With the Chinese markets crashing 7% twice in a week, it might pay domestic investors to stay off stocks with a high exposure to the country.
If the biggest external vulnerability for the global economy during 2015 was the rate hike by the US Federal Reserve, the looming concern this year is likely to be China.
So while in December, when Fed Chair Janet Yellen finally raised the interest rates by 0.25 per cent, skittish markets around the world had plenty of time to price this in. The problem with the unfolding Chinese stock market and currency crisis is the unpredictability of it all, as policy makers in China grapple with the challenge of handling the transition from an export-driven economic model to one where domestic demand drives growth. On Thursday, trading on mainland Chinese markets were halted for the day after shares fell more than 7 per cent for the second time this week. The “circuit-breaker” rule that was brought in to curb volatility, was triggered in the first 30 minutes of trading, making it China’s shortest ever trading day. After the trading halt, the China Securities Regulatory Commission announced that major shareholders could not sell more than 1 per cent of a company’s shares within three months as of January 9. The new ban comes as a previous six-month ban of stock sales by major shareholders is set to expire on Friday.
The stock market tumble, though, is the result of a trigger in the currency markets, something that the Chinese central bank tried to circumvent through an intervention in the currency market. The People’s Bank of China (PBOC) guided the yuan lower on Thursday at the fastest pace since its shock devaluation last August, resulting in the slide in mainland China stocks and the cascading impact across markets elsewhere.
The PBOC set the yuan reference rate at 6.5646 against the dollar, down 0.51 per cent from Wednesday’s quote, and the lowest mid-point since 2011. According to Reuters data, that represented the largest daily change in the fix since August 13, 2015. What are the worries stemming from this action? The immediate impact is a sell-off rally in major emerging economies.
Indian stocks slid to a four-month low, with Tata Motors, owner of JLR, and Tata Steel were the worst performers on the BSE Sensex during mid-day trade as the benchmark index tumbled 555 points in a fourth day of losses.
The PBOC’s currency intervention has revived worries in financial markets, from the broader health of the Chinese economy to the impact of a weaker yuan on capital outflows, which have surged in recent months. The Chinese central bank action points to the possibility of Beijing looking to boost exports, as China’s economy may be slowing more than expected. Analysts also expect other emerging economies to start competitive devaluation, or letting their currencies weaken to maintain competitiveness, something that has been flagged as a big worry by central bankers around the world, including RBI Governor Raghuram Rajan. In August 2015, Rajan had, while stating that China’s devaluation of the yuan (then) was not a concern, warned of the dangers of “tit-for-tat” actions by other countries if the move was part of a long-term competitive devaluation. Although Rajan said he did not believe the actions from the PBOC were an indication of a long-term devaluation, he warned of the dangers if it were part of countries resorting to a process of getting competitive advantage through longer term depreciation. Especially of such action in a scenario of “only so much global demand and if we all are trying to capture it by depreciating our currency”, which, he said, could lead to a “free-for-all”.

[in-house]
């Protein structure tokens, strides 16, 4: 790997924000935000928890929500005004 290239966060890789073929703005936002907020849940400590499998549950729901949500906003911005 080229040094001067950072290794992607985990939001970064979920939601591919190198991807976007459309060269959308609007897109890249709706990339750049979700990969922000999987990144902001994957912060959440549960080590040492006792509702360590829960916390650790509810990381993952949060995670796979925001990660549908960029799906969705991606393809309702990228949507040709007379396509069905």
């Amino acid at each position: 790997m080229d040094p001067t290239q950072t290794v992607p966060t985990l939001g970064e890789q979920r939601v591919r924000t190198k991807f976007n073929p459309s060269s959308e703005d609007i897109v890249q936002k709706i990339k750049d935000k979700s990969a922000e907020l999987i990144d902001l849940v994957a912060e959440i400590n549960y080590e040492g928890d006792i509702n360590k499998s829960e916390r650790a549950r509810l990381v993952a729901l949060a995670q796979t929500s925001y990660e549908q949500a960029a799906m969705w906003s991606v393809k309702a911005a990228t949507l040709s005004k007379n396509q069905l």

What are the implications for India? A Chinese yuan-led competitive devaluation across the emerging markets could spell more bad news for India’s exports sector, which was in the negative for the 12th straight month in November 2015 and contracted by over 18 per cent year-on-year during April-November this fiscal to $174.3 billion. India’s export sectors that could be affected include textiles and garments, where China has been losing competitiveness over the years.
Then there is an impact on Indian firms with a China exposure. For instance, despite the robust surge in JLR vehicle sales in the US and Europe this fiscal, parent Tata Motors’ stock has been continuously underperforming benchmark indices. The overbearing concern for the stock seems to be JLR’s Chinese sales, which make up about 25 per cent of JLR’s total sales are now down to over ten per cent. On the macro front, the World Bank on Wednesday cut its global growth forecasts for this year and 2017, citing concerns over China’s slowdown and its impact on commodities that have been at the forefront of traders’ minds since 2016 got under way. Most analysts, though, contend that investors will find India attractive when the dust settles.
From an investor perspective, at least in the short-term, it might pay to stay off stocks with a high exposure to China as well as commodity-specific stocks, which could see volatility in the wake of the continuing turbulence in China in the weeks to come. Sectors such as textile and garments could see some turbulence. There could be concerns for banking sector stocks, who are already under pressure on account of a lingering bad loans problem. Also, firms that have seen funding from Chinese entities, especially in core sectors such as power, could experience some volatility from a stock perspective. Sectors where the burden of debt is high — including iron and steel, construction and telecommunications —could also see continued selling pressure in the coming months. The adverse economic developments may have a directionally negative impact on the Indian metals industry as well as on sectors with an export focus, India Ratings and Research (Ind-Ra) said in a recent report.